Book 1, Chapters 1-2 Summary

Amerigo is an Italian prince who has found in London the idea of Rome that Rome itself has lost. He is marrying Maggie Verver, the daughter of an American millionaire. Adam Verver travels all over the world, looking for items to add to the collection in a museum he is supplying. Maggie tells the Prince that, like pirates, the Ververs have treasure hidden in many different places; they carry only a few choice pieces around with them. The Prince himself is a museum piece, she says, intended to be taken back to Adam Verver’s native home called “American City.” The Prince asks Maggie if she suspects him at all of being a hypocrite, meaning that he is marrying her for her money. She dismisses the thought.

The prince’s family is coming from Italy to attend the wedding. The family is descended from a “wicked pope,” which gives it a dash of evil as well as romance. Maggie’s family consists only of her father. She does not intend to invite mere acquaintances to her wedding. The Prince reflects that Mrs. Fanny Assingham, whom he had met in Rome, is responsible for his marriage to Maggie. She had liked him at once and then proceeded to make a project of him, stating that she had someone in mind who would be perfect for him. He decides that he needs to visit her, and he wonders if she has been recompensed for bringing him and Maggie together.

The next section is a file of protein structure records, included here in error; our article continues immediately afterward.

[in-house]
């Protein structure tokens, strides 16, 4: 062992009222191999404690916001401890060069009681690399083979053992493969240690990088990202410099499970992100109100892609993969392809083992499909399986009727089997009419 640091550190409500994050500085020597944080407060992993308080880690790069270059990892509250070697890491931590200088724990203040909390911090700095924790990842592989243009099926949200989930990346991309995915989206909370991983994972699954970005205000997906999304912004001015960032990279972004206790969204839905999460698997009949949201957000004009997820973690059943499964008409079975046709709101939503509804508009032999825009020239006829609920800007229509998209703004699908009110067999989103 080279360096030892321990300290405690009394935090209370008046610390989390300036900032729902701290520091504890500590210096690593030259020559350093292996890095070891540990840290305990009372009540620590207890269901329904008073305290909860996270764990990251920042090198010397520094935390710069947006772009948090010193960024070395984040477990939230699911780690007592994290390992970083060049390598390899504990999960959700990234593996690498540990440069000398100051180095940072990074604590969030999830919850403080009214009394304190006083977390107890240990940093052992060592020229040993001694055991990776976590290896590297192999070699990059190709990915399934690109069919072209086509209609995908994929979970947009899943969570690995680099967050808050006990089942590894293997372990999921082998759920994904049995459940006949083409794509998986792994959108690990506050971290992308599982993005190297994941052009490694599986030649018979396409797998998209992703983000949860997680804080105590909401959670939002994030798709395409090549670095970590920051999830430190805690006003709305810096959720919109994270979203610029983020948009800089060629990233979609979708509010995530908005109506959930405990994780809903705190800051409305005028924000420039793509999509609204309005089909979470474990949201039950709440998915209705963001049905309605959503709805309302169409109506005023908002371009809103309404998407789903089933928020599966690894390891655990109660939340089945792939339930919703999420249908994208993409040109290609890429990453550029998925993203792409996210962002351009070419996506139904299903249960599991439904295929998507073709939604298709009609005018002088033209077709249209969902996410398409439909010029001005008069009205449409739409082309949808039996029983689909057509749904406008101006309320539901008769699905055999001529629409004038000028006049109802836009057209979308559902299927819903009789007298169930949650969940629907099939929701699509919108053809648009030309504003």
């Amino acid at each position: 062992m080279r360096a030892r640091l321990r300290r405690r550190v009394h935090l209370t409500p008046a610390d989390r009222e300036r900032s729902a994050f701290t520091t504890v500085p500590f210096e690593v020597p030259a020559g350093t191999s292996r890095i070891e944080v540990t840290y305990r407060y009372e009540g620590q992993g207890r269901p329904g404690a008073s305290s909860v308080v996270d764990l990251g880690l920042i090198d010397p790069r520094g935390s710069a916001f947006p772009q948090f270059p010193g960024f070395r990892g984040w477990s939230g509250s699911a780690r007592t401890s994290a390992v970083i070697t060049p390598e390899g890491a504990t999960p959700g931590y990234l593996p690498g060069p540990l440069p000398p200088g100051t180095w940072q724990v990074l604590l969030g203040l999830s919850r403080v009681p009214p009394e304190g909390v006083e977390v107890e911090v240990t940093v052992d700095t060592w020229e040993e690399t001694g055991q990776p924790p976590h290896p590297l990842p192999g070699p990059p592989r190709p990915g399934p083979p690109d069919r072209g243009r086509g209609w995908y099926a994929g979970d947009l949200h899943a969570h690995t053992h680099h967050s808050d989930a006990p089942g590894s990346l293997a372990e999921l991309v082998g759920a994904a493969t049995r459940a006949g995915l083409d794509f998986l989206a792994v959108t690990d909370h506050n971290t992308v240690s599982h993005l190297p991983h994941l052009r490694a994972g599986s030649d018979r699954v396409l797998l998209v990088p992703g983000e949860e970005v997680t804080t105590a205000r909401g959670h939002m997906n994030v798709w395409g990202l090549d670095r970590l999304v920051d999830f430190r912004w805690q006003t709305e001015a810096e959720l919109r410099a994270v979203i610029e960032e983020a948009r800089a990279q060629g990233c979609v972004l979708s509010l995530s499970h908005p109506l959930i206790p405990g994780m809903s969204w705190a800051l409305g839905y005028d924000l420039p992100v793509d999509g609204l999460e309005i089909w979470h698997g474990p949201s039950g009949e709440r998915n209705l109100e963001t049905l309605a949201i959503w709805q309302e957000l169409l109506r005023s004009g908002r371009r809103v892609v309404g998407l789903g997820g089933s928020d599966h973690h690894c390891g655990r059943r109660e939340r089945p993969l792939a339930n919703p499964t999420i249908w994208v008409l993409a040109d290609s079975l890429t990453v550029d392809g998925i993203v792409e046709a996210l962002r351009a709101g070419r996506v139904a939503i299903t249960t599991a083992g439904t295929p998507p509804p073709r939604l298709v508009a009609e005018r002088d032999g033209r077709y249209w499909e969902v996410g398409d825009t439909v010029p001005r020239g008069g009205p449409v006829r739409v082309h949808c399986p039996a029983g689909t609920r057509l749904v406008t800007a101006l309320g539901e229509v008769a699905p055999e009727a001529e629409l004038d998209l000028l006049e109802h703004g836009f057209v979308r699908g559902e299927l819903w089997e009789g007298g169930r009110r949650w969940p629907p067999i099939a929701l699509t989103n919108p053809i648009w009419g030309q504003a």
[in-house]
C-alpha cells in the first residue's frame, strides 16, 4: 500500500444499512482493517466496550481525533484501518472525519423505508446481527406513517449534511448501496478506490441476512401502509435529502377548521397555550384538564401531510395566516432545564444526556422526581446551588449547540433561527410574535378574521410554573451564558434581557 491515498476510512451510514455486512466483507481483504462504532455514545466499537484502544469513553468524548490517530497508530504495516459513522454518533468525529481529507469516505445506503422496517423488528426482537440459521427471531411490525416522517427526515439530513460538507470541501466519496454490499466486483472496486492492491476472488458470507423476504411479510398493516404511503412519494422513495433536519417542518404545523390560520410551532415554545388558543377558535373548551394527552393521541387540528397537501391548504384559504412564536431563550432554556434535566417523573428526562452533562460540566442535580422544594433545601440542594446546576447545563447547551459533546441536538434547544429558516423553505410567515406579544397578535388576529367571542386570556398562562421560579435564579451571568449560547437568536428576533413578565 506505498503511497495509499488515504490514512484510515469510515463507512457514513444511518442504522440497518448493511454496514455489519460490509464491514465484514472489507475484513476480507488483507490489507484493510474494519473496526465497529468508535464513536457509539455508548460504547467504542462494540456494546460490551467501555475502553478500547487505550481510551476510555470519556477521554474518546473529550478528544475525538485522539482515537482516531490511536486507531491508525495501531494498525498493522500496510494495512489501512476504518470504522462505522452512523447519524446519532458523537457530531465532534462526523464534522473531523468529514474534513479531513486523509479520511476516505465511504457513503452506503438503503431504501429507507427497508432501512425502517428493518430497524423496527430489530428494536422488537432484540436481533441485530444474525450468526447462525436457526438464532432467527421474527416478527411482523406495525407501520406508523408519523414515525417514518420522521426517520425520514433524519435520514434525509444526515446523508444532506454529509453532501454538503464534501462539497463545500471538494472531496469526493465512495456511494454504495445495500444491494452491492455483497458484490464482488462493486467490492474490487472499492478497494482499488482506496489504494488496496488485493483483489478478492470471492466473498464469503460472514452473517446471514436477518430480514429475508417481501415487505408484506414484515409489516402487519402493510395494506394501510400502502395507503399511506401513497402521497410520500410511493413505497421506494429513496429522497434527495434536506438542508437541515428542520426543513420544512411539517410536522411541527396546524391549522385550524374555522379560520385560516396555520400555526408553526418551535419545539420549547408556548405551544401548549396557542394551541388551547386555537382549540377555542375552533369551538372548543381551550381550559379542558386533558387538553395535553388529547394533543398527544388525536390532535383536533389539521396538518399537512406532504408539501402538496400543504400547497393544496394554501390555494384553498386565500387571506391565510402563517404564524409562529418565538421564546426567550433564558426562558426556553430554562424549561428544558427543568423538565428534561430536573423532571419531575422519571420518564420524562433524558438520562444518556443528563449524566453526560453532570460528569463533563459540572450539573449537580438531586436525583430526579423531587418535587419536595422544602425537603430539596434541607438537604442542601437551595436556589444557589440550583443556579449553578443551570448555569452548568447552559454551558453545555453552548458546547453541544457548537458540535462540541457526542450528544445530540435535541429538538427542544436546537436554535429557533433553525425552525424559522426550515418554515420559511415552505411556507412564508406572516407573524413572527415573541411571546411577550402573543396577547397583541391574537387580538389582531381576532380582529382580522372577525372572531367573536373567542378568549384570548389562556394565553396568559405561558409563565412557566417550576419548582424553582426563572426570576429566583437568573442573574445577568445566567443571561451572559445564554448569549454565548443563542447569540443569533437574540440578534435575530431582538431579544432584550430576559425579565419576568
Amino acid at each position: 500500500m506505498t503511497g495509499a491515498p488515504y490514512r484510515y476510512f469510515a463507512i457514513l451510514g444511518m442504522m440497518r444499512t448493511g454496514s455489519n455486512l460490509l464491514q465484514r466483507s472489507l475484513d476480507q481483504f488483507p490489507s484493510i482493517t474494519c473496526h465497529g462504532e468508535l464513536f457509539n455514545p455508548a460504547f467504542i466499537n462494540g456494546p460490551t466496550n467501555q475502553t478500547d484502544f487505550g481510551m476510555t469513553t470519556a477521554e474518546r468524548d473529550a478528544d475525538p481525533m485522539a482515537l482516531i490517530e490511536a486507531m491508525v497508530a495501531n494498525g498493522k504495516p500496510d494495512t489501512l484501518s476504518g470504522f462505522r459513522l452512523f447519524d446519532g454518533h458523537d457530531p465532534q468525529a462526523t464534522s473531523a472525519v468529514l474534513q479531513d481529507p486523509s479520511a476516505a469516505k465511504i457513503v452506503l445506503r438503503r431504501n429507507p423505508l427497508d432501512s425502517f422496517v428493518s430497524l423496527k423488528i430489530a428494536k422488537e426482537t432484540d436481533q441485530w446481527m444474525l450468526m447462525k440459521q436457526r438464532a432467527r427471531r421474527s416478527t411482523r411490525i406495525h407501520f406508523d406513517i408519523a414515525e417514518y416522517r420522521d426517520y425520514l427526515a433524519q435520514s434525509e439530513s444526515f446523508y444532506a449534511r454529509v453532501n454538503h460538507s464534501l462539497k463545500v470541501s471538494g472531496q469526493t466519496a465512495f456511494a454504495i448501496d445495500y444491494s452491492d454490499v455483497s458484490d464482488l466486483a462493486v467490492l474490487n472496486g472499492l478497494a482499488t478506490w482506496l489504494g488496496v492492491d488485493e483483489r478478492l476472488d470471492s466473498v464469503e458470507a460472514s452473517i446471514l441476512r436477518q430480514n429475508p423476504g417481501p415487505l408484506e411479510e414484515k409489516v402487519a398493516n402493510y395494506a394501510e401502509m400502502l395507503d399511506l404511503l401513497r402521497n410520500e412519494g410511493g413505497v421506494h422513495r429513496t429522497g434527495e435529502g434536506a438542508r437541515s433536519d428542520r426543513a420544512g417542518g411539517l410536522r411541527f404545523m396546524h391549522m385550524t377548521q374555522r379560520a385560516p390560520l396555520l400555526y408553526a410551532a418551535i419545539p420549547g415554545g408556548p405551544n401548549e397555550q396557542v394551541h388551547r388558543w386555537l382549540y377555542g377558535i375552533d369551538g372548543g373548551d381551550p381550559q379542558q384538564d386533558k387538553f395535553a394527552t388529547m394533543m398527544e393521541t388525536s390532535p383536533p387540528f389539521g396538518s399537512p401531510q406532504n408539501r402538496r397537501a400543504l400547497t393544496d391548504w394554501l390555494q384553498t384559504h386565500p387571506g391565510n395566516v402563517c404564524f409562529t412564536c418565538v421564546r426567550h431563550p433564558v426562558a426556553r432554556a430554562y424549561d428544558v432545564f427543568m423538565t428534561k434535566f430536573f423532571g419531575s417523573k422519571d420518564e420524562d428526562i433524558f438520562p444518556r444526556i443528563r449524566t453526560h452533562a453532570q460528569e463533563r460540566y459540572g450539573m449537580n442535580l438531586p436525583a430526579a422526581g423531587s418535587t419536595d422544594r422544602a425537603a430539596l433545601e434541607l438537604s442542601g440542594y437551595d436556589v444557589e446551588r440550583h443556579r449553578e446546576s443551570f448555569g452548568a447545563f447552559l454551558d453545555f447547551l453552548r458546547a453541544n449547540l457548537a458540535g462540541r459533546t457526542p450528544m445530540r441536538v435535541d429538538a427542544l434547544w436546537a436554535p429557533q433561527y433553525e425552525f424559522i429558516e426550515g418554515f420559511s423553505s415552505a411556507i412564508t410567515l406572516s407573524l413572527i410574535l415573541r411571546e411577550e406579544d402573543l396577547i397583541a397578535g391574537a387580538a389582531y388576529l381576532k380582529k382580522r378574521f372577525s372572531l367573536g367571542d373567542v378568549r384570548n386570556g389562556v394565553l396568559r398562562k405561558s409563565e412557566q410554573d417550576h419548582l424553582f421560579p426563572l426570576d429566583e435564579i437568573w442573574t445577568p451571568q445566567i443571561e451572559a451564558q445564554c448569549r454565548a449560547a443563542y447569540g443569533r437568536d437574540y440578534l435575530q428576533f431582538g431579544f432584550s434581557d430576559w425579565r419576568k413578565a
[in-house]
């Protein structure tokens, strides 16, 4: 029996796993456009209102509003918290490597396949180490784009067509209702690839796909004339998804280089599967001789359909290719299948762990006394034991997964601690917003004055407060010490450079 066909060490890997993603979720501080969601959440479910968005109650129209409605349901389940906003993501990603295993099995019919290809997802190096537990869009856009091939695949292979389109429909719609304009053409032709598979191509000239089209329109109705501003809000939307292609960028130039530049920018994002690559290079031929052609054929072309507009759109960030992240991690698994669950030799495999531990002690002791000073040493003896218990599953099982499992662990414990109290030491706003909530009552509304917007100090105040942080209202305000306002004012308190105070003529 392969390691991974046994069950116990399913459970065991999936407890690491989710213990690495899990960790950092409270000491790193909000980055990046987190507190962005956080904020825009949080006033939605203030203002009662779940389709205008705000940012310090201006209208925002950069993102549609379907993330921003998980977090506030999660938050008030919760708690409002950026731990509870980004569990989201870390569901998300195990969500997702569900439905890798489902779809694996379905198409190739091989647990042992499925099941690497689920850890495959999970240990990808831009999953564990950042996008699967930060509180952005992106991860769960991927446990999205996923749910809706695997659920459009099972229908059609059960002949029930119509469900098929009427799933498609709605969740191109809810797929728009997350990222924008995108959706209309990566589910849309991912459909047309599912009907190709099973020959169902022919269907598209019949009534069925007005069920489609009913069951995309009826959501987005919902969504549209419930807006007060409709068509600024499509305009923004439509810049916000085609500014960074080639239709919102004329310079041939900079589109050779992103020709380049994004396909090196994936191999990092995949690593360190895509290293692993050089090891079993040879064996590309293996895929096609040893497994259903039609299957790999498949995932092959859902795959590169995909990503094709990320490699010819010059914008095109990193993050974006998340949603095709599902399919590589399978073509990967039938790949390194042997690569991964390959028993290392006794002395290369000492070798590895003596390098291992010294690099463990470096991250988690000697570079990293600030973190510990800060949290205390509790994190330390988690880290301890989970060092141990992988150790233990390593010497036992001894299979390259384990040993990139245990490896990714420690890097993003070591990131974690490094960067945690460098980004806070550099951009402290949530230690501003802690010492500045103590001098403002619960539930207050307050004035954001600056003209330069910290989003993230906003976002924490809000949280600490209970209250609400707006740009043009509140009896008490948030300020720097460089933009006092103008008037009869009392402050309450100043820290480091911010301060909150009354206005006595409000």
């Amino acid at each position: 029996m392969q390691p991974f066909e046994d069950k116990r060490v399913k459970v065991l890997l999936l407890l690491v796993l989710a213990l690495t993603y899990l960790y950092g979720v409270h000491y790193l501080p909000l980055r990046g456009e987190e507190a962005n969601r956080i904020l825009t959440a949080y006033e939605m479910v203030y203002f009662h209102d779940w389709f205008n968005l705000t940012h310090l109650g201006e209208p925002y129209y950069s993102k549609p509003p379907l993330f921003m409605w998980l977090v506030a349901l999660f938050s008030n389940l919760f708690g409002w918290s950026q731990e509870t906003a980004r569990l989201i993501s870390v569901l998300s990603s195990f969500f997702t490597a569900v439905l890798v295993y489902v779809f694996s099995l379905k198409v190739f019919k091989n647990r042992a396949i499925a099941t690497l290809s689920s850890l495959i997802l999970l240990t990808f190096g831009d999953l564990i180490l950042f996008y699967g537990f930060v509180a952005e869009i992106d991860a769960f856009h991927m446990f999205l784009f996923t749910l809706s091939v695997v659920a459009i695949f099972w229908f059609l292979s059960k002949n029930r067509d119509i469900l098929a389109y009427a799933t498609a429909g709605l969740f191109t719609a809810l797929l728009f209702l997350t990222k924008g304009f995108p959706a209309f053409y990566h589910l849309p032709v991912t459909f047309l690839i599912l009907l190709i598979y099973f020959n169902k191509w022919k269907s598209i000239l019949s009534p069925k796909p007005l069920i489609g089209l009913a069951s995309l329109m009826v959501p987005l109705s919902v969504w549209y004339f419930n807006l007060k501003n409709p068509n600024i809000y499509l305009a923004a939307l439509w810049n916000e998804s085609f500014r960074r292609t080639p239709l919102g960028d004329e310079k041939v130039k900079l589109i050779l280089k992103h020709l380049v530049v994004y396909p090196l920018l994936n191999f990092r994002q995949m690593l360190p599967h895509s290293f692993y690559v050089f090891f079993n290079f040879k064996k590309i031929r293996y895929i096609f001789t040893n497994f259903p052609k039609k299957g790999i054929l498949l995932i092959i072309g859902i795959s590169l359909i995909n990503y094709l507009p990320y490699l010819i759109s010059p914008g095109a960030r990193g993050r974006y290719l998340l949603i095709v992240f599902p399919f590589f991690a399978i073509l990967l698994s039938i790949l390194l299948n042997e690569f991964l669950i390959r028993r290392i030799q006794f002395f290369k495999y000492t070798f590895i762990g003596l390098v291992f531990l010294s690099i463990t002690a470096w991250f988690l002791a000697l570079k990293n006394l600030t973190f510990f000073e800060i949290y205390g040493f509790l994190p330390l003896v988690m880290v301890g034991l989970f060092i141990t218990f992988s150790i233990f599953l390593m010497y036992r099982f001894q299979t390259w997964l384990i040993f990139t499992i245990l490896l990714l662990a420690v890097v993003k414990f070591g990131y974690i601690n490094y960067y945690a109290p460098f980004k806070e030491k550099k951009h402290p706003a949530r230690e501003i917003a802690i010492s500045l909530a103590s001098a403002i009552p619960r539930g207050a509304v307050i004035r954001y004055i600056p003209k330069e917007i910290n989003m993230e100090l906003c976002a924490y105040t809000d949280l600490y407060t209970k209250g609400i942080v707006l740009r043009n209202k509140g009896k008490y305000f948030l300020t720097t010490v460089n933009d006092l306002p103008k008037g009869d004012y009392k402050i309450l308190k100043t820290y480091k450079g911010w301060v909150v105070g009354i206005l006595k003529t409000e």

The prince goes to thank Mrs. Assingham for her role in bringing about his marriage to Maggie Verver. Mrs. Assingham credits the prince more than he feels he is worth. He begs her to allow him to maintain their friendship, as he is still in need of her guidance as he enters the treacherous seas of marriage. The prince compares his moral sense to that of Mrs. Assingham: hers is like an elevator in one of Mr. Verver’s office buildings while his is more like a broken, ancient staircase missing several steps. Mrs. Assingham offers her husband, Bob, to the prince as an escort to meet the prince’s family when they arrive in London. She also mentions that Charlotte Stant, a close friend of Maggie’s from America, is also coming for the wedding.

The prince hides his surprise. Mrs. Assingham is blunt about the need for him to criticize Charlotte, but the prince feels troubled that Mrs. Assingham feels the need to be judgmental about Maggie’s friend. She promises, however, to look after her, saying that she does not feel troubled about her anymore.